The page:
So, I got a job right out of school in a hospital setting, and I then, I think it was about 6 weeks later, I passed my RD exam. I think you have within a year (don’t quote me on this!) to complete that exam. It might be 6 months, I can’t remember the exact rules there. So I passed the test, got a job, loved it - I worked in a hospital setting, it was a great experience. I learned a lot about physicians and how things work in the medical world, and insurance and social workers and all kinds of really really great opportunities.
A few years later, I was approached by my boss to have an opportunity to switch roles from the inpatient world - the hospital setting - to the outpatient world. So this new job that I got was a lot more counselling-based, and I was working with people who needed educations for nutrition. So when there was a new diagnosis of coeliac disease or diabetes - oh and that’s one thing I didn’t mention earlier, sorry - I was also trained in the inpatient setting to be a diabetes educator. I never got my credential officially but I was trained, so I went around and taught people in the hospital setting about diabetes, and that was a really great experience, I learned a lot there. So in the outpatient setting, that skill really transferred over and I worked a lot with diabetics, with pregnant women, I taught classes, I worked with people with eating disorders. I got a lot of exposure to that different setting where all of a sudden, I’m building these relationships, I’m learning about people, I’m able to follow up with them, and I really found that that continuity, that relationship building, was just way right up my alley. I loved getting to know people and working with them on a personal level rather than just when they’re drugged up in their hospital bed and not really able to think or listen. I really enjoyed the outpatient setting because it was so, so different.
So eventually I transitioned into starting my own private practice, and that’s where I am today! So people often ask me what I love most about being in private practice. Well, I absolutely love the - I know this is so cliche - but I feel very free to do the things that I want to do. Such as this podcast! No one’s really paying me to do this, this is sort of my effort, like I’ve told you before, putting out as good information as possible, and reaching out to a community at large to try to help in areas that I can and I feel like I can really make a difference. So that’s so fun. In the hospital setting, sometimes I felt a little bit tied down by policies or rules or expectations where I didn’t really feel the freedom to think outside the box. I love that in private practice I’m able to take on any freelance writing I want to do, or do a podcast, or create an online course, or do all kinds of different things that are just new and different and exciting. I’m really able to dream big and think big, which is so so fun. I love obviously being my own boss and making my own schedule. I work quite a bit - it kind of ebbs and flows as I take on more projects outside of counselling and working with clients one-on-one. But I get to choose when I work, I get to take vacations when I want to. That is just incredibly amazing and something I’m really, really grateful for. I love being able to think outside the box, I love being able to have my own schedule, I love being able to have my own little space and do my own little thing.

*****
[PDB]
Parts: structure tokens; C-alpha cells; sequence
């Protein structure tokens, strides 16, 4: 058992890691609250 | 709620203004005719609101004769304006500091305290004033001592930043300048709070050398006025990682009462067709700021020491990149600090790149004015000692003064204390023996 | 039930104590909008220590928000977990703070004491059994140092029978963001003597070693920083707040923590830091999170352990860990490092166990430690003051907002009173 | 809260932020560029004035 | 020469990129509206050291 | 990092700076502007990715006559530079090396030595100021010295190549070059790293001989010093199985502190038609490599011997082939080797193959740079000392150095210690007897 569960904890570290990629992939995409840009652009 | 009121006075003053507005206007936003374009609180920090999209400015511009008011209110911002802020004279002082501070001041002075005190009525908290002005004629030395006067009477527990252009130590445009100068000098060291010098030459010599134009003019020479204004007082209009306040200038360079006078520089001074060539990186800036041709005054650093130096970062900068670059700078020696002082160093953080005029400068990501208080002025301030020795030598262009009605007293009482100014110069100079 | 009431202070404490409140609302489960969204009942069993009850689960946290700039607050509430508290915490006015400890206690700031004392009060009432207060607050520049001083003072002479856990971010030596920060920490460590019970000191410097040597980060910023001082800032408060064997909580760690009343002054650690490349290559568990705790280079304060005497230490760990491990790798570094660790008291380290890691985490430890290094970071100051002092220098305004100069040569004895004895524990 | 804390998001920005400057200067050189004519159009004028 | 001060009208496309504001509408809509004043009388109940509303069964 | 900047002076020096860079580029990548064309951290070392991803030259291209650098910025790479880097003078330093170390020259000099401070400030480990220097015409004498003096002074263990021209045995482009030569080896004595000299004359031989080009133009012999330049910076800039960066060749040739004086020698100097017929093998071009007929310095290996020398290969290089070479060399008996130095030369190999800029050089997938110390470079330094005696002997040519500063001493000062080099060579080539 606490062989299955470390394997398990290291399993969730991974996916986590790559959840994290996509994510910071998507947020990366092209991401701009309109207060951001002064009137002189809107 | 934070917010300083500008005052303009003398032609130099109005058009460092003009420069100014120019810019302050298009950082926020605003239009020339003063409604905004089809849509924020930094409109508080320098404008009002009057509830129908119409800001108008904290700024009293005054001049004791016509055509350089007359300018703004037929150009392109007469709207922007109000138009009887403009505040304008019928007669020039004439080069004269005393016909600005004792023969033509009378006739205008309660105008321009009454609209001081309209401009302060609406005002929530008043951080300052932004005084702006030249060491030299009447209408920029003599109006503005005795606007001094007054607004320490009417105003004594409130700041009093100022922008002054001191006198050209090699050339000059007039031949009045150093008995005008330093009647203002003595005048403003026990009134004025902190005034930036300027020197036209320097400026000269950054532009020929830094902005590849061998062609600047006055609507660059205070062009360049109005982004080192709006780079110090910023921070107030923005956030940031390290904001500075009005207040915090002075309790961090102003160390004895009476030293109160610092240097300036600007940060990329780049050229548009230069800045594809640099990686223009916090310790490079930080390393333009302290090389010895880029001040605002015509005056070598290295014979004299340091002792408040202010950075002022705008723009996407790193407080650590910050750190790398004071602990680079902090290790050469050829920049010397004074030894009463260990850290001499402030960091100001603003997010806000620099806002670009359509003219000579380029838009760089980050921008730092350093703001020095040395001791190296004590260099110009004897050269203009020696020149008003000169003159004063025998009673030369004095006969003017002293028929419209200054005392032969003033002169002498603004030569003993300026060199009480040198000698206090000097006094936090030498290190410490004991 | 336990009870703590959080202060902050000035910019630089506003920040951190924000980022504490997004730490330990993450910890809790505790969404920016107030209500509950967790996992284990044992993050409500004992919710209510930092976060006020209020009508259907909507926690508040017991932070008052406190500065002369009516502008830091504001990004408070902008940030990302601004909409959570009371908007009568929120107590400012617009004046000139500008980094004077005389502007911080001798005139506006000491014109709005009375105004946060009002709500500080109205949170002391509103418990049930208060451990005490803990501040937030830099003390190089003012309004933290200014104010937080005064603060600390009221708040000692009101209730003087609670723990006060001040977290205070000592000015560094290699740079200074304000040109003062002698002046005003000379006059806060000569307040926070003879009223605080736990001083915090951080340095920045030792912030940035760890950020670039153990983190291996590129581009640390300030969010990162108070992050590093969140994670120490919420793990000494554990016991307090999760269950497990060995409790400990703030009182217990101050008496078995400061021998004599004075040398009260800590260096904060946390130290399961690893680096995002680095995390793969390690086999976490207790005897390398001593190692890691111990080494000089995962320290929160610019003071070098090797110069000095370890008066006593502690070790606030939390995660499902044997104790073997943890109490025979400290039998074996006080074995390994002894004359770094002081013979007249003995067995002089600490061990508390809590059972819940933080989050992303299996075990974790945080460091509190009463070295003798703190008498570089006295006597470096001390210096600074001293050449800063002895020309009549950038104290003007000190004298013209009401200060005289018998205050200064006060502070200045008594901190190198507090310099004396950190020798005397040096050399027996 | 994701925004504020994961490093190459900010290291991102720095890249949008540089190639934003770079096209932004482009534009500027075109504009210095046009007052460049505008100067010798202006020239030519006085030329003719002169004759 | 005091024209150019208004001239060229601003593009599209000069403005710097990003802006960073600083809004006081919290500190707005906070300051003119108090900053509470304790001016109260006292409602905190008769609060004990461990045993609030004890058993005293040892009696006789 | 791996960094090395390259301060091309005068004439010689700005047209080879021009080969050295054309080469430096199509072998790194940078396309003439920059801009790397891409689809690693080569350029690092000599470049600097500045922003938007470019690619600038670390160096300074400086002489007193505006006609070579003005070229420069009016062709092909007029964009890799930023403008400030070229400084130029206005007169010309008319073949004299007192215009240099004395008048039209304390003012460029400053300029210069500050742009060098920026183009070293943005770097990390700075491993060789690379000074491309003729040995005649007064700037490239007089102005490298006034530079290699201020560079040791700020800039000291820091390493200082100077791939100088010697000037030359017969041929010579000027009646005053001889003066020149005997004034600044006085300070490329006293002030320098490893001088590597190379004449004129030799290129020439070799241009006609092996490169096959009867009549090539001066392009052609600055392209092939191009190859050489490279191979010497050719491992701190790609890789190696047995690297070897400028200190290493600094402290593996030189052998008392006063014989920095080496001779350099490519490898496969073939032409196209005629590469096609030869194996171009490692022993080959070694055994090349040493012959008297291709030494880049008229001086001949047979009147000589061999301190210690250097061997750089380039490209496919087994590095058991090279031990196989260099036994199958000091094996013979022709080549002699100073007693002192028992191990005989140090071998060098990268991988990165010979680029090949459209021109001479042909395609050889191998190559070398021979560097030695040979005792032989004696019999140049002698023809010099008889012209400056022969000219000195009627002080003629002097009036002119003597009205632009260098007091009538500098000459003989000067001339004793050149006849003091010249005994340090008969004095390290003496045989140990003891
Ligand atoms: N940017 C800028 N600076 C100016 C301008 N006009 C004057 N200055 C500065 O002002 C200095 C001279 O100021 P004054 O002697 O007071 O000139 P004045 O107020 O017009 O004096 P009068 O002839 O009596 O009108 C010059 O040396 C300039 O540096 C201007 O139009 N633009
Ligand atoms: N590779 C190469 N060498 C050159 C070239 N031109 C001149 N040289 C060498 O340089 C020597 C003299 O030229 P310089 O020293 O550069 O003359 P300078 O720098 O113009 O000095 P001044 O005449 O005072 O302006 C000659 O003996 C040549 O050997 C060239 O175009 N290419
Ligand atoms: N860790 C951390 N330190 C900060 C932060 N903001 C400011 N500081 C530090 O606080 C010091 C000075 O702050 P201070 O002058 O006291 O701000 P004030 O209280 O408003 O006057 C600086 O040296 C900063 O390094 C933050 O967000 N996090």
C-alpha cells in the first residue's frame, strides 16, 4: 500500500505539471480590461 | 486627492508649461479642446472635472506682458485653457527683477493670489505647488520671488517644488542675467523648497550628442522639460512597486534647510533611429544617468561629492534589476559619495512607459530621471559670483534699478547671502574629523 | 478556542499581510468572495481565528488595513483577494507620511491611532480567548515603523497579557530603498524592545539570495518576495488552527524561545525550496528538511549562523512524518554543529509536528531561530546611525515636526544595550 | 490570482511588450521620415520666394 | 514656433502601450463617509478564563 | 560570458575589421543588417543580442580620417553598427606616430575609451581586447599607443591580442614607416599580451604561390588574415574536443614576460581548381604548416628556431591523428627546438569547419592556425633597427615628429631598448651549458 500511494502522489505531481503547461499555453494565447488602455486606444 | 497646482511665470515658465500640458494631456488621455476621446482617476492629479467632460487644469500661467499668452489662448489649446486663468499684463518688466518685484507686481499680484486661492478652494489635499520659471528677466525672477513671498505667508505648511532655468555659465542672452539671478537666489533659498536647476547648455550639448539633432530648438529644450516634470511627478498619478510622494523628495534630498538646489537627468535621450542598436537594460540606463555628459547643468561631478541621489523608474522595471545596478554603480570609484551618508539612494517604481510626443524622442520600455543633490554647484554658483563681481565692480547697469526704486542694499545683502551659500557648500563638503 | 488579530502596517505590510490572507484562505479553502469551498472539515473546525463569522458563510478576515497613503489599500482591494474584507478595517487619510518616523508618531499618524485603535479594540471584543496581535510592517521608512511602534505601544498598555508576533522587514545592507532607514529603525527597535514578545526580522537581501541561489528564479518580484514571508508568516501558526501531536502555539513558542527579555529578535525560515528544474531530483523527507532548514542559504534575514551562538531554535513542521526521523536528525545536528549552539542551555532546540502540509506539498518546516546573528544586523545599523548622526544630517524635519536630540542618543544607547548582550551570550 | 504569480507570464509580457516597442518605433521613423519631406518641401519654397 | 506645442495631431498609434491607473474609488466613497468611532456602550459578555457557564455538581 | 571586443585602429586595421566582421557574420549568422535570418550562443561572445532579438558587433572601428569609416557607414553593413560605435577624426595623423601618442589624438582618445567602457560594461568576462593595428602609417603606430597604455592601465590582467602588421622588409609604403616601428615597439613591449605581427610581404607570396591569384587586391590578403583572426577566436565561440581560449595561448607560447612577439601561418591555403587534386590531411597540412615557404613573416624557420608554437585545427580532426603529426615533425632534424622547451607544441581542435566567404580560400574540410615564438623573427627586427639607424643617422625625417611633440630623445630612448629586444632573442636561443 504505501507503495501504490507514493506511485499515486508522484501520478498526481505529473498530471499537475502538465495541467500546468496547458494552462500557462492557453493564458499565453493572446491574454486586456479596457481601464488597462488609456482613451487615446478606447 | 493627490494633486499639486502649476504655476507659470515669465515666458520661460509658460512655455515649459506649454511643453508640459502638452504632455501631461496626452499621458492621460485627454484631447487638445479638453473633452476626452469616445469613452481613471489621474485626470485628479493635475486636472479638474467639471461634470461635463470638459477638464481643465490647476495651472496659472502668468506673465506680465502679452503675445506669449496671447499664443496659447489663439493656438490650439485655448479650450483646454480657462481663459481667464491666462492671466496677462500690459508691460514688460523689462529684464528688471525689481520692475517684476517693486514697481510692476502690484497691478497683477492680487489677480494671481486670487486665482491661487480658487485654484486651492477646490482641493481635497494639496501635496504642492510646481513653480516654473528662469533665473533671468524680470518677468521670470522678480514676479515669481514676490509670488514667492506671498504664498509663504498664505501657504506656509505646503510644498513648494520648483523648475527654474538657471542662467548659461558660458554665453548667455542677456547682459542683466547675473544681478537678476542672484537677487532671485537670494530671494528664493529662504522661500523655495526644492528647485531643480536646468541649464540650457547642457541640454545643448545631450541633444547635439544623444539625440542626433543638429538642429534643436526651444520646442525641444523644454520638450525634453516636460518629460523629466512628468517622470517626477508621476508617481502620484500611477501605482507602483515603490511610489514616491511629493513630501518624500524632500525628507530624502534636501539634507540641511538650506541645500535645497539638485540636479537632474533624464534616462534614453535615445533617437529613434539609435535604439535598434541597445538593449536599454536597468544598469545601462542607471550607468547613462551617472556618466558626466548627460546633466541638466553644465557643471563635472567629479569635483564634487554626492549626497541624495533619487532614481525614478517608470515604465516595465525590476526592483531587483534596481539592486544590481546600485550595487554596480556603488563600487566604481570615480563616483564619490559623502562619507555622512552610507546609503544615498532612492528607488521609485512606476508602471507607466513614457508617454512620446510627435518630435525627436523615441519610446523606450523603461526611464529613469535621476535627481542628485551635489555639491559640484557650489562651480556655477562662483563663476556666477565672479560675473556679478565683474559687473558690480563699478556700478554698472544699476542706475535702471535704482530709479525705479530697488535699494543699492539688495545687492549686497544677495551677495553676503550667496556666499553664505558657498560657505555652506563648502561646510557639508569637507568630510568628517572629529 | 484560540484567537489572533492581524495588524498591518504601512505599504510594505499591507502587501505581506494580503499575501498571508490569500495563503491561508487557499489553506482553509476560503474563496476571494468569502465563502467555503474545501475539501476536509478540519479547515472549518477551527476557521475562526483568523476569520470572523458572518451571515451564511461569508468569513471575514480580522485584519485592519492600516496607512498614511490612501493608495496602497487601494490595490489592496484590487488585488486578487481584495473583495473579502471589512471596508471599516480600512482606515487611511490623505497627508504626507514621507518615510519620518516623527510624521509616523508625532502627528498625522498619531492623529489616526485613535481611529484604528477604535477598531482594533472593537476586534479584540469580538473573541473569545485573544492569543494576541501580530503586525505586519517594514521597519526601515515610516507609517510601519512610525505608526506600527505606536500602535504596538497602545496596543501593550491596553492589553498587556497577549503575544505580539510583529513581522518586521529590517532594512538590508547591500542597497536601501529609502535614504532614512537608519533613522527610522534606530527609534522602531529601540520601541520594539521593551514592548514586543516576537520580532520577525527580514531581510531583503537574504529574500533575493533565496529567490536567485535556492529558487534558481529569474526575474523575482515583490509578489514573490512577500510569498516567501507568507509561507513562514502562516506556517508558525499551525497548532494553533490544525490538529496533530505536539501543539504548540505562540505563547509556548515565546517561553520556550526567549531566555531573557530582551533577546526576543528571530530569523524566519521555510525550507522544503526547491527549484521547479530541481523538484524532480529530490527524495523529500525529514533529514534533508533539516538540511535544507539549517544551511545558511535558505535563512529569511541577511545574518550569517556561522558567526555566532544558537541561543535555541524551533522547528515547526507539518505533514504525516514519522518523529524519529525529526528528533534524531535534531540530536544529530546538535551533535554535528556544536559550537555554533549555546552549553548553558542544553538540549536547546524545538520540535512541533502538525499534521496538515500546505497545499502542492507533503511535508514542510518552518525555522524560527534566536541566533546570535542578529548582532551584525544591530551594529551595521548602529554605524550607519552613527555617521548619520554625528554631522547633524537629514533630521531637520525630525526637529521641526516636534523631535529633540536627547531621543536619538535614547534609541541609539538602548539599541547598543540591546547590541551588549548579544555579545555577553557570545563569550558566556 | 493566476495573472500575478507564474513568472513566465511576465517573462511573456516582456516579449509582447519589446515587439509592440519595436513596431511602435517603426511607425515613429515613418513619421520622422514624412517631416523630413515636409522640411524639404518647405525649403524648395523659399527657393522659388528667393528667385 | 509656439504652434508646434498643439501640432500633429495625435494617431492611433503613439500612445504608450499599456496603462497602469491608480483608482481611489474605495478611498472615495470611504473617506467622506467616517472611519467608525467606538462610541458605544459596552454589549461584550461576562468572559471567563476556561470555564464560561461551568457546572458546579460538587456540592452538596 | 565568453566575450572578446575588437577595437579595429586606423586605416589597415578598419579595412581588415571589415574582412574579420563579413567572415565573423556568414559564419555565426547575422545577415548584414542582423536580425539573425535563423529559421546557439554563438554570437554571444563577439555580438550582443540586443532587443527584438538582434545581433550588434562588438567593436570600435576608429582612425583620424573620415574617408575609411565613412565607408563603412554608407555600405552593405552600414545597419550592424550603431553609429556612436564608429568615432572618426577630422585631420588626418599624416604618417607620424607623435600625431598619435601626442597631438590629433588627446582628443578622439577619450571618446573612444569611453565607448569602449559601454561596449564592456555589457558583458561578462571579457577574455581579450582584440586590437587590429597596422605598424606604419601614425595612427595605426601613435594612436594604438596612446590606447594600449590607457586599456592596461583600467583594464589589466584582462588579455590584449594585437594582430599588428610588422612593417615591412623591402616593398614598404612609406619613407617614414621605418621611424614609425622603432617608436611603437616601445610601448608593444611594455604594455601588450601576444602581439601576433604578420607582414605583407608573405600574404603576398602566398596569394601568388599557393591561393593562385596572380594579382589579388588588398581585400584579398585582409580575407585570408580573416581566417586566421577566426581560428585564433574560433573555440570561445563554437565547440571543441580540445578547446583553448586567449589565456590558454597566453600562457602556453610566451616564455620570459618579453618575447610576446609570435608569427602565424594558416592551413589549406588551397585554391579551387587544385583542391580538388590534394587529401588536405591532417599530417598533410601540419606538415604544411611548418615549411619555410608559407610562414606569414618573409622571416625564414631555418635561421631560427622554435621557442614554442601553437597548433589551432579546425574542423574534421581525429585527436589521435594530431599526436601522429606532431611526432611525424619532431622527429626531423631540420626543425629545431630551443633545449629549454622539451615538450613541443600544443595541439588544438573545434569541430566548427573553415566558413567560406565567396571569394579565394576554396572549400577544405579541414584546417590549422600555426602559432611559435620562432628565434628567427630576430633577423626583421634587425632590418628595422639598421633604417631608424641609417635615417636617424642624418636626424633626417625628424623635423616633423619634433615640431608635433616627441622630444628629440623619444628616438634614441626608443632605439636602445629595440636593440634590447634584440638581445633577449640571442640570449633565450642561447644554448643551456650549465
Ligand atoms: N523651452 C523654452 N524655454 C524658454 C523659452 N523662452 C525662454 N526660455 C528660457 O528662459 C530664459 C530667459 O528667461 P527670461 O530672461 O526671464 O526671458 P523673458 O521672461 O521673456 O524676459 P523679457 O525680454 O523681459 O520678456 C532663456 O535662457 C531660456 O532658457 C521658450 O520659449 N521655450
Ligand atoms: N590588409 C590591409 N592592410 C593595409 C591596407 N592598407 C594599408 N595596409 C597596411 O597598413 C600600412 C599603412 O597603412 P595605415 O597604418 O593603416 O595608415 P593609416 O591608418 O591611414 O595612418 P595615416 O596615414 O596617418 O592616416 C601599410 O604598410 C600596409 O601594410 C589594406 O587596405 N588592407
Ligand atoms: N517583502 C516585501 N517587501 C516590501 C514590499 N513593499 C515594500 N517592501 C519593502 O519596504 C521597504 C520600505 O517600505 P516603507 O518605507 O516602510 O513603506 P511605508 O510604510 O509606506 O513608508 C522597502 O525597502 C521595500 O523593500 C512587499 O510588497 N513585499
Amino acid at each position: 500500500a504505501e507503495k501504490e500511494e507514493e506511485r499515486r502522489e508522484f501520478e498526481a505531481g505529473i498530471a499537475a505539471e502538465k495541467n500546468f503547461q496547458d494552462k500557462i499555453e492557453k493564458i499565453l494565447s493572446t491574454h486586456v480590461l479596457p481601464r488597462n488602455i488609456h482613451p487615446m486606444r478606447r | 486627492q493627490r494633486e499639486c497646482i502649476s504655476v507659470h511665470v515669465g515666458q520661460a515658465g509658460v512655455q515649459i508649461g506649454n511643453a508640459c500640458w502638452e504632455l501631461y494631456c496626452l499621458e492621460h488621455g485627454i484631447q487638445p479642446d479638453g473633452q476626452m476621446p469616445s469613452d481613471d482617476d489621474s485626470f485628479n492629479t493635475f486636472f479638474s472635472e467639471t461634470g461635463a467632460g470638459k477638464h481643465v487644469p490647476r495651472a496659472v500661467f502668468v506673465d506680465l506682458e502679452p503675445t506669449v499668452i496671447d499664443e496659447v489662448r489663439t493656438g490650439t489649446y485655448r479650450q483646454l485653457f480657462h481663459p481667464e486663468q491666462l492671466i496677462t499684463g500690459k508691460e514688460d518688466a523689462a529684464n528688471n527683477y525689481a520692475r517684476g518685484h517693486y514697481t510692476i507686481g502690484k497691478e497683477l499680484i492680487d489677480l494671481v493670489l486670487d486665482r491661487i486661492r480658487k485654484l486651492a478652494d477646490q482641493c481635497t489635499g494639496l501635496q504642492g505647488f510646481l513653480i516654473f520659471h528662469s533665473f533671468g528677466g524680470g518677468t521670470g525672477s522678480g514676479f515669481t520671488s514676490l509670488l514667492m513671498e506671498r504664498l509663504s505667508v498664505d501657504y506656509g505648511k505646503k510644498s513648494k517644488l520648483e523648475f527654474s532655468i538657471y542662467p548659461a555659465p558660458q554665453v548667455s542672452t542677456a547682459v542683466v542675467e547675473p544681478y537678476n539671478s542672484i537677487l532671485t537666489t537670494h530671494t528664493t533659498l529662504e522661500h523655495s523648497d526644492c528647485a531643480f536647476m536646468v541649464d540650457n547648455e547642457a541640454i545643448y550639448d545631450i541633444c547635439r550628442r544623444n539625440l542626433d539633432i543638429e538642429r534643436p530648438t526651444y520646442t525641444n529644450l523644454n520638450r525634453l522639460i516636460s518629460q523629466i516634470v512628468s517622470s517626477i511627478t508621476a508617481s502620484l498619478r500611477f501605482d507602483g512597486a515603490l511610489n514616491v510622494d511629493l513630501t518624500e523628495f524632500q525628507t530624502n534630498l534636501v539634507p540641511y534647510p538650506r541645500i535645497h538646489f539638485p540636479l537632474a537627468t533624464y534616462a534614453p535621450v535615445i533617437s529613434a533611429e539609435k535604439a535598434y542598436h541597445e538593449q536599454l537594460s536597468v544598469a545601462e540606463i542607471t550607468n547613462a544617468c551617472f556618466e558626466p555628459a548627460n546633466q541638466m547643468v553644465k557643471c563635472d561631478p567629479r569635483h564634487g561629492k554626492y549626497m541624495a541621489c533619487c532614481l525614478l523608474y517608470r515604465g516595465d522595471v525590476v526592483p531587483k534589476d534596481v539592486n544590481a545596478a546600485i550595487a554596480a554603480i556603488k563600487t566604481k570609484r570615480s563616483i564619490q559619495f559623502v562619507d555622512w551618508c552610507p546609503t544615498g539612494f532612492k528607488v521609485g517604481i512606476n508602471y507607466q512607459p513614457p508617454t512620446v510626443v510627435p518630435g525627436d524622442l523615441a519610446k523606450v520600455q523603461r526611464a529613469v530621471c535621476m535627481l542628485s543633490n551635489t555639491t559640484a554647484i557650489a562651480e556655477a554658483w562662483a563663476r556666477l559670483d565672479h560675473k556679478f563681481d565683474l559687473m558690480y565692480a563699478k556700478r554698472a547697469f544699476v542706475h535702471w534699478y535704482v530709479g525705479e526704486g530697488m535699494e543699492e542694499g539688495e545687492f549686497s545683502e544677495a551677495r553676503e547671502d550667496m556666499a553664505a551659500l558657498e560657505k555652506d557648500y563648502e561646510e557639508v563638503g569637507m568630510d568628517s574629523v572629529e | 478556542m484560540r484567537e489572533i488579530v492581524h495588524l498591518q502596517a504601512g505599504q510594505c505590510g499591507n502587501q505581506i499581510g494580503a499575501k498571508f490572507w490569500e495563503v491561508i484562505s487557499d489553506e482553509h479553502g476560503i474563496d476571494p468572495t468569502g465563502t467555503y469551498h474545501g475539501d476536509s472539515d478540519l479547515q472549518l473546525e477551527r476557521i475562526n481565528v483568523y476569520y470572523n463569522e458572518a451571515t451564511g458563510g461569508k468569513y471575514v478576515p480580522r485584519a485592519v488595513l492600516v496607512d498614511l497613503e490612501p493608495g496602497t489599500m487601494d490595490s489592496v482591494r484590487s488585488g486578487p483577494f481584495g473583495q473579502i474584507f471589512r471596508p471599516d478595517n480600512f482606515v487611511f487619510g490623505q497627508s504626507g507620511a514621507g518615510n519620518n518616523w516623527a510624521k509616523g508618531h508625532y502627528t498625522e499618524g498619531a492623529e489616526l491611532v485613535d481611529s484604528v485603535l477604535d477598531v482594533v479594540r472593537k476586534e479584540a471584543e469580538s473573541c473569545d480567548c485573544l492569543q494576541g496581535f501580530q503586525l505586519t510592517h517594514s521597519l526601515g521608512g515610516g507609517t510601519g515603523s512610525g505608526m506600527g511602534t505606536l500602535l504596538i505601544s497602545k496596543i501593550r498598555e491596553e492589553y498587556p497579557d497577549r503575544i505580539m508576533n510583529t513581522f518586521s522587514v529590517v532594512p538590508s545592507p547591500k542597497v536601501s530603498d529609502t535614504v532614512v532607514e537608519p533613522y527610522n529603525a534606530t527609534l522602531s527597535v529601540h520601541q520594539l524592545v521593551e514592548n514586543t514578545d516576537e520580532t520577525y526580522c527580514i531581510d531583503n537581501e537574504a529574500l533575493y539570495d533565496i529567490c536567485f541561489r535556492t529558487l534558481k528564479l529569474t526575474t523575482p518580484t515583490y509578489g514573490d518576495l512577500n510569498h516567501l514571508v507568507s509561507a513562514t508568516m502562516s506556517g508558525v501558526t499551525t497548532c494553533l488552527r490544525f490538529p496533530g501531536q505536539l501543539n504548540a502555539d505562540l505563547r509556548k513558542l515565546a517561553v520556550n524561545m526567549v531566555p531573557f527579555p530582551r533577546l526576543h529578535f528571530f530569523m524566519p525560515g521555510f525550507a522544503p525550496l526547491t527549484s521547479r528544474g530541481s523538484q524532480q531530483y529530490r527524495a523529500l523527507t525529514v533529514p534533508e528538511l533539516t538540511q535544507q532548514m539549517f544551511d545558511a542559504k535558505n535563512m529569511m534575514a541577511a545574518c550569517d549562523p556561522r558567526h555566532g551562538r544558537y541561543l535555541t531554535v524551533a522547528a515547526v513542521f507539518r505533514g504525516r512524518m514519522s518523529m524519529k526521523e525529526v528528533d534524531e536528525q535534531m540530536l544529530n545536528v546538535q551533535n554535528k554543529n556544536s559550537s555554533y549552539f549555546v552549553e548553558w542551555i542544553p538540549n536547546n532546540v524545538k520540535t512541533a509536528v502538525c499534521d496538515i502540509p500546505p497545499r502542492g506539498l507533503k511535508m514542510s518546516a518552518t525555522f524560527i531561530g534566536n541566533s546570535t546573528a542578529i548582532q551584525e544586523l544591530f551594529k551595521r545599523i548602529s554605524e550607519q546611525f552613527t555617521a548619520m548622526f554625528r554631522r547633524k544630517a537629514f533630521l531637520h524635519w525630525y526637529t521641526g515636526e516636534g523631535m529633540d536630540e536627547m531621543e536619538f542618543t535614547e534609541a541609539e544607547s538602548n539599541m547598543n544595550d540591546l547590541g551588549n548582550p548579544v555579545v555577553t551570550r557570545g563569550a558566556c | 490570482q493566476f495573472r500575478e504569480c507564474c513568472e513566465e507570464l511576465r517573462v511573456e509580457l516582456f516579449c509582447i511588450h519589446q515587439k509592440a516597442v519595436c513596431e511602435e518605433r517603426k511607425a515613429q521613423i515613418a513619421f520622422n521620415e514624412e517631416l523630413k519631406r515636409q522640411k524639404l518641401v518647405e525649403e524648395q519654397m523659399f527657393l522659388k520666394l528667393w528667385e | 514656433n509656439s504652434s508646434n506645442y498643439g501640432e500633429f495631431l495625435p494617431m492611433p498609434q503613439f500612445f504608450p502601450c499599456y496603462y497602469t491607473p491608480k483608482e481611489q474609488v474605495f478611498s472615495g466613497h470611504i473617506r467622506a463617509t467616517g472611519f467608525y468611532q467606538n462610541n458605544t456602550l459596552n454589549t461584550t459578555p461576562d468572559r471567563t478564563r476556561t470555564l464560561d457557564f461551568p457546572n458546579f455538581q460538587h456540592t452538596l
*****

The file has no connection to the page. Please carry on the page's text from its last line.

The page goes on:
One of the things that’s been really hard about being in private practice is that I get approached by a lot of people who want me to jump on board with what they’re doing. So some people, there’s been various practitioners in my area who have said “hey, come on our team” or “join this practice” or whatever it might be. There’s been various opportunities that have popped up throughout the years that kind of seem tempting. Like “ooh, that would be a way more secure job”, or “that would be reliable income”, etc. But what’s been hard but also really nice is just as I’ve stuck to what I feel is right and true to who I am, I’ve just continually found the right situations for me. Part of what’s hard is that I have to say no a lot, I have to have some boundaries when I get requests to do various things, whether it’s have someone come on my podcast that I can tell has never listened to it and they’re just trying to promote a product, or have someone approach me who wants me to join their practice but I don’t really agree with their philosophy. I’ve had a lot of chances and opportunities where I just have to sort of say no, which is a hard thing sometimes to do. But I’m getting better at it. So that’s been hard but also good, because as I’ve stayed true to my philosophy and what feels good to me, I’ve just really found this space where I’ve felt comfortable and I feel like I’m doing good things and feel like I’m staying true to myself, so that’s awesome.